Celiac disease (CD) is a chronic, immune-mediated enteropathy in genetically predisposed individuals caused by the ingestion of gluten-containing cereals. CD is further characterized by variable clinical presentation, specific serum autoantibody response and a variable degree of damage in the small intestinal mucosa. HLA molecules DQ2 (90%–95%) and DQ8 (5%–10%) are associated with CD, and in the continued presence of gluten the disease is self-perpetuating. Regarding clinical presentation, CD patients may complain of not only gastrointestinal (GI) symptoms, but also extraintestinal symptoms, and most importantly they may often be asymptomatic (“silent” CD). In recent years, several reports have suggested a major shift in the clinical presentation of CD with extraintestinal symptoms being more prevalent than “classical” GI symptoms. CD is also associated with several autoimmune diseases, usually thyroiditis and diabetes mellitus type 1. Currently, the only effective treatment available is a strict life-long gluten-free diet (GFD), which improves symptoms, nutritional status, and serologic and histologic changes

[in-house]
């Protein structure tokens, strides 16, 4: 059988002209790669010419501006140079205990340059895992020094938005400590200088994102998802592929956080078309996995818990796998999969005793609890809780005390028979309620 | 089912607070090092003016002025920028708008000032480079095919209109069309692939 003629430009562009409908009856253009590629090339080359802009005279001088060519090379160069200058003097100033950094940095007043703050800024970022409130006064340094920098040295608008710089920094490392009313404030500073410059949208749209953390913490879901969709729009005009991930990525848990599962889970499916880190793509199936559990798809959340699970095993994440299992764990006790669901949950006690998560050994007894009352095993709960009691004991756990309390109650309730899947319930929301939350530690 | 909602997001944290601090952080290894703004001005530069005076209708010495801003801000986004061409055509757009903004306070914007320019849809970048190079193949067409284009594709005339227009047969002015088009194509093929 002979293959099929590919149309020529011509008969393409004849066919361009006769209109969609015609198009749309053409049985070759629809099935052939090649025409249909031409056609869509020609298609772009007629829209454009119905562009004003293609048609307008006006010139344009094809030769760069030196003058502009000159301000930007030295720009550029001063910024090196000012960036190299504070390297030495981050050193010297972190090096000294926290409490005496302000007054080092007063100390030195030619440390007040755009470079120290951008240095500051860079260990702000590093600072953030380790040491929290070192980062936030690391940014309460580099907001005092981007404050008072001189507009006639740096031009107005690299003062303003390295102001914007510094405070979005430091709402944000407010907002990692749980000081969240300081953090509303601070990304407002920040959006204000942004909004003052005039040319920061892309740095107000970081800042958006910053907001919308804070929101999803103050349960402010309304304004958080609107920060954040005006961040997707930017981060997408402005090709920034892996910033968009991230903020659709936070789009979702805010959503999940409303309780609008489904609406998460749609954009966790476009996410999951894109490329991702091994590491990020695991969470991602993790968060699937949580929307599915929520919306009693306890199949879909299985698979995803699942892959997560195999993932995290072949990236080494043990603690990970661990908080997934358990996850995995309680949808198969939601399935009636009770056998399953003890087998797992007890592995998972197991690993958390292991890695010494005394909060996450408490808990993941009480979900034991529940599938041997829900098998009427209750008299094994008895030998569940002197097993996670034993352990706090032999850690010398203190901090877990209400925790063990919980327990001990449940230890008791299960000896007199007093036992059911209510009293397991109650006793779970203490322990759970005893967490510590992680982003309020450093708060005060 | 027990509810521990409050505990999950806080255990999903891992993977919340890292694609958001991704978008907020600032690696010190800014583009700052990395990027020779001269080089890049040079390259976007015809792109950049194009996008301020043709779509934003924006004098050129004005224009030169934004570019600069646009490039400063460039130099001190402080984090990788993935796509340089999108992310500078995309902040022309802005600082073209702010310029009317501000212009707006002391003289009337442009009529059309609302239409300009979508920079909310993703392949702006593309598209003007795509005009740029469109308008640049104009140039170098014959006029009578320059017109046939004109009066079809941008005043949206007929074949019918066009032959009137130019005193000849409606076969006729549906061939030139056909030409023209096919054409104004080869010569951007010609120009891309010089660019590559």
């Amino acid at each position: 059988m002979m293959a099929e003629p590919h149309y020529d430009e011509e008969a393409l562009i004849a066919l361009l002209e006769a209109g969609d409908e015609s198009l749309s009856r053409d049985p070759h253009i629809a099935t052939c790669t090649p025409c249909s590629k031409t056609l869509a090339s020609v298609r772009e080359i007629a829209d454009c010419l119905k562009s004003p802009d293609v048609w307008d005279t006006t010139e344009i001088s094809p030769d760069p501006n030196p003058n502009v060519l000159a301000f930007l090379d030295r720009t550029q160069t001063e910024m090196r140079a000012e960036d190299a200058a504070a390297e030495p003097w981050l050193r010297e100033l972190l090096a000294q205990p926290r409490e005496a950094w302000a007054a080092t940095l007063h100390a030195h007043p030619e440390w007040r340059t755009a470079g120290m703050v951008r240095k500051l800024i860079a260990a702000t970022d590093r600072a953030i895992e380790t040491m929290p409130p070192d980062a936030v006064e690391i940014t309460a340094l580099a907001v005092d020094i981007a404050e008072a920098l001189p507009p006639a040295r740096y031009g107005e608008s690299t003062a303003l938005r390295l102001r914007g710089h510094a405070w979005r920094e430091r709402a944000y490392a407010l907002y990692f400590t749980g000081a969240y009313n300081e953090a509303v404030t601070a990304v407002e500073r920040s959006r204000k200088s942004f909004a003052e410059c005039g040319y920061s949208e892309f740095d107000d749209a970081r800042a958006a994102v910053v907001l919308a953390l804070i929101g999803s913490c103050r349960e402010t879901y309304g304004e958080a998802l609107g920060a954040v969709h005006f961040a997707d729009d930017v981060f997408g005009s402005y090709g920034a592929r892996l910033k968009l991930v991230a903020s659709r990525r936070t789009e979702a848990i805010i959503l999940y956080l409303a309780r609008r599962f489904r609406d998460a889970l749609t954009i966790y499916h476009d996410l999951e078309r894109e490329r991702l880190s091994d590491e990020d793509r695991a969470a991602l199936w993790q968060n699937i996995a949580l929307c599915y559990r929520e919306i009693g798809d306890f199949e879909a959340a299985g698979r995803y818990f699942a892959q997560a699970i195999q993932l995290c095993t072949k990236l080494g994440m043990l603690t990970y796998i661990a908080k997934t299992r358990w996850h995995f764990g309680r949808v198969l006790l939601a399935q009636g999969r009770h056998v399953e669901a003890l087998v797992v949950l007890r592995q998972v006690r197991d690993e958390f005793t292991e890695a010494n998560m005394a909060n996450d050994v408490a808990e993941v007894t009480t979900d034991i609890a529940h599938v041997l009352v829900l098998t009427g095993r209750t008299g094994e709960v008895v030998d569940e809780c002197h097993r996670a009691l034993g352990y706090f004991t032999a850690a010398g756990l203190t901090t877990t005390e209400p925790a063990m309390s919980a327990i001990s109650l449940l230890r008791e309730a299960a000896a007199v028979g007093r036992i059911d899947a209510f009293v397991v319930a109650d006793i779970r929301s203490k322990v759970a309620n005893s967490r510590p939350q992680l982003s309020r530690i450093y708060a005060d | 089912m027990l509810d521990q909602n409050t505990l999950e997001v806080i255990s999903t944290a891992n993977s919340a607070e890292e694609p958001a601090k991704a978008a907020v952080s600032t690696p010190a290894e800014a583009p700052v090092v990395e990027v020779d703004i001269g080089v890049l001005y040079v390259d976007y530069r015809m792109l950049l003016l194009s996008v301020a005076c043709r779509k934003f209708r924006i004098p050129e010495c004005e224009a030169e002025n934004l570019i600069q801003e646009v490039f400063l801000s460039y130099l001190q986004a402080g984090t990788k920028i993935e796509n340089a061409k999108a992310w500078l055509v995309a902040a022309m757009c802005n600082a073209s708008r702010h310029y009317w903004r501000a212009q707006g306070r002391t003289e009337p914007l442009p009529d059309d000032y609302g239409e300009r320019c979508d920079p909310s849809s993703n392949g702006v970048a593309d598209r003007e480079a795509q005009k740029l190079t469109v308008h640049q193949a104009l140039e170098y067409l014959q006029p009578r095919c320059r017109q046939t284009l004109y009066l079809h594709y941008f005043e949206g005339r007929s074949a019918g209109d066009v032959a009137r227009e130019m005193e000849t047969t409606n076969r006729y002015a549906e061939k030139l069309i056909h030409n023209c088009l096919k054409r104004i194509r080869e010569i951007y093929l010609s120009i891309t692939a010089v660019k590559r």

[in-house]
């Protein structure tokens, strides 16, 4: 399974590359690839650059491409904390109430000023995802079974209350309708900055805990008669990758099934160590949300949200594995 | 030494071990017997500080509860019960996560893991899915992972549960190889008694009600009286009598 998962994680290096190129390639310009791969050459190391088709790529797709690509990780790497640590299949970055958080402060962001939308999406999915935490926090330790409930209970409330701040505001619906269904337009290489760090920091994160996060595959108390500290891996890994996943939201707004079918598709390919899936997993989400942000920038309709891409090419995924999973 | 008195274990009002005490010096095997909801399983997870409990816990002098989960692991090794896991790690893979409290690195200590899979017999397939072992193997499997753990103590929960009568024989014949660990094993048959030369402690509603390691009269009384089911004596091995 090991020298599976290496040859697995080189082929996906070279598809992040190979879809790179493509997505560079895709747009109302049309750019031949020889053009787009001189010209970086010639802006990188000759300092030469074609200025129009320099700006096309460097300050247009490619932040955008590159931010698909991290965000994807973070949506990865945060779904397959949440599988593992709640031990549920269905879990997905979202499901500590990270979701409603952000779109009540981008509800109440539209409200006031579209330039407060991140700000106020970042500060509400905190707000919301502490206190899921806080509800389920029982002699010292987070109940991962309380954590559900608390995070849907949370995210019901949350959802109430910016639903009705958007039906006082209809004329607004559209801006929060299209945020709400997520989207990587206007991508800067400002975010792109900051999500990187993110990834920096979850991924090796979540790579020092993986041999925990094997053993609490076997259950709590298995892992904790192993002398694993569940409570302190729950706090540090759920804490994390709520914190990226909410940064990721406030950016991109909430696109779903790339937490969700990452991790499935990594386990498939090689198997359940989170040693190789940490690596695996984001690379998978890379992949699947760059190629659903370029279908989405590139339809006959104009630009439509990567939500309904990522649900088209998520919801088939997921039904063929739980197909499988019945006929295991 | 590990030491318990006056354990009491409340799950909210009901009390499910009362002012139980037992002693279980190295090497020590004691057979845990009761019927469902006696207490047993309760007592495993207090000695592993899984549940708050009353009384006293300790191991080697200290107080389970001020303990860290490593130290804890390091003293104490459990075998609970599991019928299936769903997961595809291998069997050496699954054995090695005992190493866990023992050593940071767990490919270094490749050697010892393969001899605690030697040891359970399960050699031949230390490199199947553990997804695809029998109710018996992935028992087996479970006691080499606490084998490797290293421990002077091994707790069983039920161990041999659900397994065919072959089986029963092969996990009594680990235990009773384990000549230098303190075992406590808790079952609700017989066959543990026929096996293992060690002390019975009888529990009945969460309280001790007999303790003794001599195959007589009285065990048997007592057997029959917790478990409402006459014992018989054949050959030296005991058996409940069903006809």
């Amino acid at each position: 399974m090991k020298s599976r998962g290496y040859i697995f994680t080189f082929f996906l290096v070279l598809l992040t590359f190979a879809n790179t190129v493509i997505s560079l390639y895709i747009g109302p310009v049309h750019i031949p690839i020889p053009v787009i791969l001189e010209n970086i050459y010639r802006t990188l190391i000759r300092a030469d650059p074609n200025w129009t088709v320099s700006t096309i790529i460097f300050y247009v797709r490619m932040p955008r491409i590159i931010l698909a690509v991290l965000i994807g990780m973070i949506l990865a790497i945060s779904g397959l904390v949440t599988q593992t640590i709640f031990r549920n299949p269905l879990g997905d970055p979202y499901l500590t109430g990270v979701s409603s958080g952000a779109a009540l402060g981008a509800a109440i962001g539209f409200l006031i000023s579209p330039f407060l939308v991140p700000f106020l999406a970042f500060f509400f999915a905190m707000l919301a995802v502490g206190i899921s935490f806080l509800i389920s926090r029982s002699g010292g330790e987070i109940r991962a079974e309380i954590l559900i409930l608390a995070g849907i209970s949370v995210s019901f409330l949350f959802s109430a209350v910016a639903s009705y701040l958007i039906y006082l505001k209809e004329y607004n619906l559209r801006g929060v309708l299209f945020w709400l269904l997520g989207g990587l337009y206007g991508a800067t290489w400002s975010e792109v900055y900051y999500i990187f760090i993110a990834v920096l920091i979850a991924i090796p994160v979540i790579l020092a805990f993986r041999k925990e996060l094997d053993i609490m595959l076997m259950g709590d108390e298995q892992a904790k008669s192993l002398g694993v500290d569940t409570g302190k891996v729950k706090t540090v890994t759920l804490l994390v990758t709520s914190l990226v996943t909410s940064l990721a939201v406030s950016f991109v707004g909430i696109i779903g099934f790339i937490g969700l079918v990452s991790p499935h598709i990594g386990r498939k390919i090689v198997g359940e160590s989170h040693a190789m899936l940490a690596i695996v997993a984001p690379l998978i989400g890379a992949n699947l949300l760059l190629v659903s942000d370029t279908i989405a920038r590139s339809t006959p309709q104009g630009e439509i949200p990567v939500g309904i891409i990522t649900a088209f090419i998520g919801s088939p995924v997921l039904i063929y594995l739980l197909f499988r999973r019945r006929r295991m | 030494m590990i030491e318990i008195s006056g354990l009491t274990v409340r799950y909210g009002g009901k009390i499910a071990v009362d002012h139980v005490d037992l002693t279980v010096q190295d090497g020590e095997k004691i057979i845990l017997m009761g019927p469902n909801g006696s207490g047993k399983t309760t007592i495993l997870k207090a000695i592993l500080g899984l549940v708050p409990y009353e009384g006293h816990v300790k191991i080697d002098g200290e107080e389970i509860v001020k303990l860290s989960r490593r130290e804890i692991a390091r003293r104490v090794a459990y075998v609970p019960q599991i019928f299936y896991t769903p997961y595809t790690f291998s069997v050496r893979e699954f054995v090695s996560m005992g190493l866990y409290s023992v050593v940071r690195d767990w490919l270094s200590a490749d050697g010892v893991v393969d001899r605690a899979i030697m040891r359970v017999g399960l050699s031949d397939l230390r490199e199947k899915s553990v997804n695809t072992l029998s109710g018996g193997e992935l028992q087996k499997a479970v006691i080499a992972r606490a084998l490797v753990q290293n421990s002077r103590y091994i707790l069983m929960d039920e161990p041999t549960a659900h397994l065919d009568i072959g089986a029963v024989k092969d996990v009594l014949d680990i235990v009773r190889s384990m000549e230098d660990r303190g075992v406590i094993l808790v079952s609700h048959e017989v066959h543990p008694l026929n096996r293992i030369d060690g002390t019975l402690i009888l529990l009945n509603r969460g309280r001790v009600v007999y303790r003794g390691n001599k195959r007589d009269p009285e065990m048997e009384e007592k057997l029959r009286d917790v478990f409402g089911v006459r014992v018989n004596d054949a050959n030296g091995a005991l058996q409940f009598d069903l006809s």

Lingua originaleEnglish
Titolo della pubblicazione ospiteEncyclopedia of Biomedical Gerontology
Numero di pagine11
Stato di pubblicazionePublished - 2020


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